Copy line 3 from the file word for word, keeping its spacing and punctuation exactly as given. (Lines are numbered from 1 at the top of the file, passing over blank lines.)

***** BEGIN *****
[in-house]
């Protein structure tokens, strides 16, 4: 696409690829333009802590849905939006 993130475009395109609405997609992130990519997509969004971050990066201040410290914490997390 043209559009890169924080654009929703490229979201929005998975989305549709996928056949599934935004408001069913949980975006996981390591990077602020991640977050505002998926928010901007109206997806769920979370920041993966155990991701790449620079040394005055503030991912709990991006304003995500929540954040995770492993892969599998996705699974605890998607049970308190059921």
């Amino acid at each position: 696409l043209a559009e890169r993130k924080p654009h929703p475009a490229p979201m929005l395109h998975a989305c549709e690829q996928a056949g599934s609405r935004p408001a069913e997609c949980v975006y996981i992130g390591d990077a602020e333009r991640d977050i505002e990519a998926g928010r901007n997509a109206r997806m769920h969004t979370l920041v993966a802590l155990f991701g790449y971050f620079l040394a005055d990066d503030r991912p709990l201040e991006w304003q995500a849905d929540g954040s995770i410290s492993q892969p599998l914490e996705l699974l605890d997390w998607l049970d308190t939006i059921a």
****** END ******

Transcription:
């Amino acid at each position: 696409l043209a559009e890169r993130k924080p654009h929703p475009a490229p979201m929005l395109h998975a989305c549709e690829q996928a056949g599934s609405r935004p408001a069913e997609c949980v975006y996981i992130g390591d990077a602020e333009r991640d977050i505002e990519a998926g928010r901007n997509a109206r997806m769920h969004t979370l920041v993966a802590l155990f991701g790449y971050f620079l040394a005055d990066d503030r991912p709990l201040e991006w304003q995500a849905d929540g954040s995770i410290s492993q892969p599998l914490e996705l699974l605890d997390w998607l049970d308190t939006i059921a």